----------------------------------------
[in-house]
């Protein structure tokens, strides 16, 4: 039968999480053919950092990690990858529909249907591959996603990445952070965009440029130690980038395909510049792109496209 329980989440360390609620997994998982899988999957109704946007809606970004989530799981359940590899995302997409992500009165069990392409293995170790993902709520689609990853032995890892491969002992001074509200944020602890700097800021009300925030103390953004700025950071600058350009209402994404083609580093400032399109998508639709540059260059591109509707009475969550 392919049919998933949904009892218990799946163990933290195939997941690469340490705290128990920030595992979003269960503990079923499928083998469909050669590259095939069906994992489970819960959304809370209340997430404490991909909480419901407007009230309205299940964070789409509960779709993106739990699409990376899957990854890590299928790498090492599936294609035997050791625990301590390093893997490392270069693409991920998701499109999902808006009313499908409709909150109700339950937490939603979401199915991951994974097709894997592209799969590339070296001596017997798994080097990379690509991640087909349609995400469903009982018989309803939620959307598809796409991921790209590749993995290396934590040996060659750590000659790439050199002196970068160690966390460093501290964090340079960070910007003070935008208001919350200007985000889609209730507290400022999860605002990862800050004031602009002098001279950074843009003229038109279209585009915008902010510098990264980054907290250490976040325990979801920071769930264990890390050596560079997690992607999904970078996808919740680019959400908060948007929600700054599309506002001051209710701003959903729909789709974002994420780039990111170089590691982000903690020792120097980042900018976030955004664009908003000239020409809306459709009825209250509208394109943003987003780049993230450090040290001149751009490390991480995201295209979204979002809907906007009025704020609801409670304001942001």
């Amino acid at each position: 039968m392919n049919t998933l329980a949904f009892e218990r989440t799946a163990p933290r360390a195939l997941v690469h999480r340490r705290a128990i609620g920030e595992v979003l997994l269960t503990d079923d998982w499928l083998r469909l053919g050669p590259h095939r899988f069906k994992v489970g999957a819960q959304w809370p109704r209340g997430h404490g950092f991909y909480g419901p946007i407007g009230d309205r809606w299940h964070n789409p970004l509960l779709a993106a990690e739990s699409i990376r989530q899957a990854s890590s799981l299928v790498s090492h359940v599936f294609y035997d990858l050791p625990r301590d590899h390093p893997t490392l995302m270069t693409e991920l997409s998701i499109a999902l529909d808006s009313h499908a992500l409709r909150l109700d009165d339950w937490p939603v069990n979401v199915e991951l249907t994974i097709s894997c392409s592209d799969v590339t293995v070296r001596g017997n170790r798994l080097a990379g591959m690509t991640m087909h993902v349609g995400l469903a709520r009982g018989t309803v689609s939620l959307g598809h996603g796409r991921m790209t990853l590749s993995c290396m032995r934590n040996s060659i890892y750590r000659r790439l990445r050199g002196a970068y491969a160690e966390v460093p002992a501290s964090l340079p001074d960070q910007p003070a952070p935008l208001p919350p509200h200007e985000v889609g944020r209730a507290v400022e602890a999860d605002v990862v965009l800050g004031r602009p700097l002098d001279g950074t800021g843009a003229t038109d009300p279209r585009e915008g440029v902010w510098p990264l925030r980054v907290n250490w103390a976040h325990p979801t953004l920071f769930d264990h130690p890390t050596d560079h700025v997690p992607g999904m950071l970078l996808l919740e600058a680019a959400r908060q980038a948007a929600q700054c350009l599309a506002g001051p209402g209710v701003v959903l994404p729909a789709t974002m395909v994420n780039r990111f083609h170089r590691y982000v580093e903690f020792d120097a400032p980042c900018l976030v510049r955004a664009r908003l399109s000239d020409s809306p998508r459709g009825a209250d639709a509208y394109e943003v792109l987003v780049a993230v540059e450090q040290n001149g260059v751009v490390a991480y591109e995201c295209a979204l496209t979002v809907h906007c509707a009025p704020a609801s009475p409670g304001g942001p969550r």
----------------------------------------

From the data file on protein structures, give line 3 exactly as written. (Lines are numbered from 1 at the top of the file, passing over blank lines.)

């Amino acid at each position: 039968m392919n049919t998933l329980a949904f009892e218990r989440t799946a163990p933290r360390a195939l997941v690469h999480r340490r705290a128990i609620g920030e595992v979003l997994l269960t503990d079923d998982w499928l083998r469909l053919g050669p590259h095939r899988f069906k994992v489970g999957a819960q959304w809370p109704r209340g997430h404490g950092f991909y909480g419901p946007i407007g009230d309205r809606w299940h964070n789409p970004l509960l779709a993106a990690e739990s699409i990376r989530q899957a990854s890590s799981l299928v790498s090492h359940v599936f294609y035997d990858l050791p625990r301590d590899h390093p893997t490392l995302m270069t693409e991920l997409s998701i499109a999902l529909d808006s009313h499908a992500l409709r909150l109700d009165d339950w937490p939603v069990n979401v199915e991951l249907t994974i097709s894997c392409s592209d799969v590339t293995v070296r001596g017997n170790r798994l080097a990379g591959m690509t991640m087909h993902v349609g995400l469903a709520r009982g018989t309803v689609s939620l959307g598809h996603g796409r991921m790209t990853l590749s993995c290396m032995r934590n040996s060659i890892y750590r000659r790439l990445r050199g002196a970068y491969a160690e966390v460093p002992a501290s964090l340079p001074d960070q910007p003070a952070p935008l208001p919350p509200h200007e985000v889609g944020r209730a507290v400022e602890a999860d605002v990862v965009l800050g004031r602009p700097l002098d001279g950074t800021g843009a003229t038109d009300p279209r585009e915008g440029v902010w510098p990264l925030r980054v907290n250490w103390a976040h325990p979801t953004l920071f769930d264990h130690p890390t050596d560079h700025v997690p992607g999904m950071l970078l996808l919740e600058a680019a959400r908060q980038a948007a929600q700054c350009l599309a506002g001051p209402g209710v701003v959903l994404p729909a789709t974002m395909v994420n780039r990111f083609h170089r590691y982000v580093e903690f020792d120097a400032p980042c900018l976030v510049r955004a664009r908003l399109s000239d020409s809306p998508r459709g009825a209250d639709a509208y394109e943003v792109l987003v780049a993230v540059e450090q040290n001149g260059v751009v490390a991480y591109e995201c295209a979204l496209t979002v809907h906007c509707a009025p704020a609801s009475p409670g304001g942001p969550r």